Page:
|Components & Design
When birds start telling you to do things and it’s not your pet parrot demanding crackers, that’s an indicator you might want to meet with your friendly neighborhood mental health specialist soon. Have your health insurance ready, then, because you’re about to take a whole bunch of orders from avian high command.
The Bird Told Me To Do It is a card laying game by Carl Chudyk (Glory to Rome, Innovation,…) that works on a somewhat smaller scale than his other games. You’re not going to build an empire, you won’t control a civilization from the stone age until they discover nuclear power. All you want to do is to have your birds be the most numerous on the tree. It sounds so simple, right?
Tell the birds what to do – the rules
In theory, it is simple. You have cards in your hand, showing a tree branch running from one edge to another, or in some cases splitting into two branches along the way. All cards also show one to four birds in one of six colors. On the table lies the tree trunk card, with the beginning of a branch pointing left and right. The rules to place cards on the table are quickly explained as well. The branch on your card has to connect to another branch already on the table, cards may not overlap and you may not create loops. Also, you can only go to one side from the trunk, and the card you place cannot have more birds than the card it connects to.
On your turn, you may place two cards this way. Alternatively, you may place one card and then draw a new card from the draw pile. You don’t get a free draw each round, so you should to that sometimes. Or you don’t play any cards and draw two, that’s considered a pass.
Finally, you may choose to place one card and take one unclaimed plumage card. There are six of them, corresponding to the six colors of birds on the branches, and they are a big deal when the current branch is completed. That happens either when the branch has no free ends where anyone could place a card, or when all players passed, indicating that none of them can play another card. Then you count the birds of each color in the tree. The most numerous ones go to the score pile of the player holding the matching plumage card.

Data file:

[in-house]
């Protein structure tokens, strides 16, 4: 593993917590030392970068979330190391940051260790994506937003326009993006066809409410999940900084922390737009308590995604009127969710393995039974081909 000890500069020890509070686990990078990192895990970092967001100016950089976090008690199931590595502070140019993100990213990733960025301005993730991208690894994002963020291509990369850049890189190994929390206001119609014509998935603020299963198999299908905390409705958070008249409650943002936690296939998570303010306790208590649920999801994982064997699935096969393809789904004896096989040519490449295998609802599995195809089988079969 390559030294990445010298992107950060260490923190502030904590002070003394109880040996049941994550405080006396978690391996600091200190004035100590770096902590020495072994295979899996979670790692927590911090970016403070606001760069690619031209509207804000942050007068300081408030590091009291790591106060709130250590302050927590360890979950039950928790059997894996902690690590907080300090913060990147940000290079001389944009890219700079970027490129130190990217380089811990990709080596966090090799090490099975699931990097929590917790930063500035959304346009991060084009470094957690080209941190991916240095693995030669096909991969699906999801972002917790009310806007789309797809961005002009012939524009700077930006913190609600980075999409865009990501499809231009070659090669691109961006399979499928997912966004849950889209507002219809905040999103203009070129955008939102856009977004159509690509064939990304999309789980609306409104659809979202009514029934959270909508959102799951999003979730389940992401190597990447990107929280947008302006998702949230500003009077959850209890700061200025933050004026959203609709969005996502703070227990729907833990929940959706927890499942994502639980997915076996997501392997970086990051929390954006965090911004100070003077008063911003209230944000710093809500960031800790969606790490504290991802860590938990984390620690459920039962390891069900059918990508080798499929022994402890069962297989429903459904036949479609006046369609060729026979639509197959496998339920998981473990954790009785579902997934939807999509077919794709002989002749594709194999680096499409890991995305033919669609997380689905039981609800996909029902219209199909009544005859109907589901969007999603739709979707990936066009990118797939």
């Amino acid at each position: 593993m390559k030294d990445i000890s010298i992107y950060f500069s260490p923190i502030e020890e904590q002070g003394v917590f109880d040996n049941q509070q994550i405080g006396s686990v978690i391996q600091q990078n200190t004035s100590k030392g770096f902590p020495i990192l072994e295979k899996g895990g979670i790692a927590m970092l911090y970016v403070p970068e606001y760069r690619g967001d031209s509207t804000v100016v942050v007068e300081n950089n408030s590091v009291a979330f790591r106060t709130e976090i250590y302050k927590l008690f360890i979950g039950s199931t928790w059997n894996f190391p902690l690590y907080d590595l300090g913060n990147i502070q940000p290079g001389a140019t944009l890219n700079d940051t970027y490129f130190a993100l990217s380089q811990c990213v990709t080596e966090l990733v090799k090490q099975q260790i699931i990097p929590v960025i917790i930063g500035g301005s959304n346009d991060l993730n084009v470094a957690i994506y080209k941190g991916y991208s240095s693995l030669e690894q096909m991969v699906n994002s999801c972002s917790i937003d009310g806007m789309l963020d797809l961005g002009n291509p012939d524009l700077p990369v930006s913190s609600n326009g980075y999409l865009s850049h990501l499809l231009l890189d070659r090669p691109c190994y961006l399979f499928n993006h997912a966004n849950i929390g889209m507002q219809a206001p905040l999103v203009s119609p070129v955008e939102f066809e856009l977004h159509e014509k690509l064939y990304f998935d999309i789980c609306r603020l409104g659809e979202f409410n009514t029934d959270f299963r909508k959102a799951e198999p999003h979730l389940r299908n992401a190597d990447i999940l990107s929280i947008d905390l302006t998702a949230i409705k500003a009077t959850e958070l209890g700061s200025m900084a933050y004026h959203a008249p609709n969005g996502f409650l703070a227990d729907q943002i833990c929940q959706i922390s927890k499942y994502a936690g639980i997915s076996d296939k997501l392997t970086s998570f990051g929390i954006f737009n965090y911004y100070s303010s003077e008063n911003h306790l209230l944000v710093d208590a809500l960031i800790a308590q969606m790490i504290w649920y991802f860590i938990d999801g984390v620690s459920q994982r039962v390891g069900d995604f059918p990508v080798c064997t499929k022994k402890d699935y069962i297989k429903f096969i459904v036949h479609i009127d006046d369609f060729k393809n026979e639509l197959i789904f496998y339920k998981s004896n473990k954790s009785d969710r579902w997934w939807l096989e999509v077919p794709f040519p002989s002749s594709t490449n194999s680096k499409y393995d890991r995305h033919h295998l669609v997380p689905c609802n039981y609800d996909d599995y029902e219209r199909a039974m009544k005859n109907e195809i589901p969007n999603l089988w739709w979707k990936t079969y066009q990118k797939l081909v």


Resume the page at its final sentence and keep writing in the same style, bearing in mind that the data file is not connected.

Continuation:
But we’re not there yet. If you placed at least one card in the tree then your turn has another step, and that’s where things get really interesting. Besides the branch and the birds, every card has a text box where, you may have guessed it, the birds tell you to do something. You now go from the trunk through all the cards until you reach your new card and do what the birds tell you to do on each one. And those downy dictators are pretty creative with their orders.
They may simply tell you to draw a number of cards. Or to place some more cards from your hand on the tree – if those new cards connect to the ones you played as your regular move, you even get to follow those new birds orders as well. You might cover cards in the tree with different cards, put cards from somewhere into your score pile, or do other things for your feathered friends. Mostly you can use their orders to your benefit, but sometimes you’re forced to do things against your own interest. Remove cards that you wanted to use because they’re the only ones you can remove, for instance. It’s a bit of a mixed bag, but you have to take all the actions on your path.